• Discuss the idea(s) developed by the text creator(s) about the role of kindness in an individual's attempt to determine their own destiny.

The remaining 50% of the Diploma Examination mark comes from Part B: Reading and consists of 70 machine-scored questions based on readings from shorter texts and excerpts from extended texts.Part B: Reading is an assessment of students’ ability to read a variety of literary texts closely. Critical reading and thinking skills, understanding of vocabulary, appreciation of tone and literary and rhetorical devices, understanding of the purpose and effect of writers’ choices, and appreciation of human experience and values reflected in literature will be assessed at the level of challenge appropriate for graduating English Language Arts 30–1 students.

English Language Arts 30-2[edit]

The English Language Arts 30-2 Diploma Examination consists of two parts: Part A and Part B. Part A: Written Response, worth 50% of the total diploma examination mark, consists of three assignments: Visual Reflection, Literary Exploration, and Persuasive Writing in Context. These assignments are designed to be less daunting than the Part A of the 30-1 Diploma Examination.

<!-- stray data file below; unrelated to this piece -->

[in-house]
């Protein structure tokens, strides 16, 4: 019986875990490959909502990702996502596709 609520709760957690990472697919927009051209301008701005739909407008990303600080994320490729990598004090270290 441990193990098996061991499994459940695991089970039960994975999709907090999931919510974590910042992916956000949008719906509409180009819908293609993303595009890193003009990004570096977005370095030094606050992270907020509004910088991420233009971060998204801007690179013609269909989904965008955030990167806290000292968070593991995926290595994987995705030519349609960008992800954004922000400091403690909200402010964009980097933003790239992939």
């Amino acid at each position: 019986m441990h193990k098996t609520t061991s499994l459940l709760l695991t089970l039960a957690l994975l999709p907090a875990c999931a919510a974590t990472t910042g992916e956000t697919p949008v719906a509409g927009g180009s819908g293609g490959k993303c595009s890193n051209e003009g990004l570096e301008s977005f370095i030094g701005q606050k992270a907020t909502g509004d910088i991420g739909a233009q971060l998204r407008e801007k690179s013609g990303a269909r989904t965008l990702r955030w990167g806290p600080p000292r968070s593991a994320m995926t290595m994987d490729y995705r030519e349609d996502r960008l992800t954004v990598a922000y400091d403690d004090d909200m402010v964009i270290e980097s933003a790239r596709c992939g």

The remaining 50% of the Diploma Examination mark comes from Part B: Reading. Part B: Reading is worth 50% of the total diploma examination mark and consists of 70 machine-scored questions based on short texts and excerpts from extended texts. Part B: Reading is an assessment of students’ ability to read a variety of literary texts closely. Critical reading and thinking skills; understanding of vocabulary; appreciation of tone and literary and rhetorical devices; understanding of the purpose and effect of writers’ choices; and appreciation of human experience and values reflected in literature will be assessed at the level of challenge appropriate for graduating English Language Arts 30–2 student. A major difference from the Part B of the English 30-1 Diploma Examination is the absence of Shakespearean excerpts.

French Language Arts 30-1[edit]

The French Language Arts 30-1 follow the same framework as the English Language Arts 30-1Diploma Examinations with the difference being the entire examination being written in French.

Social Studies 30-1[edit]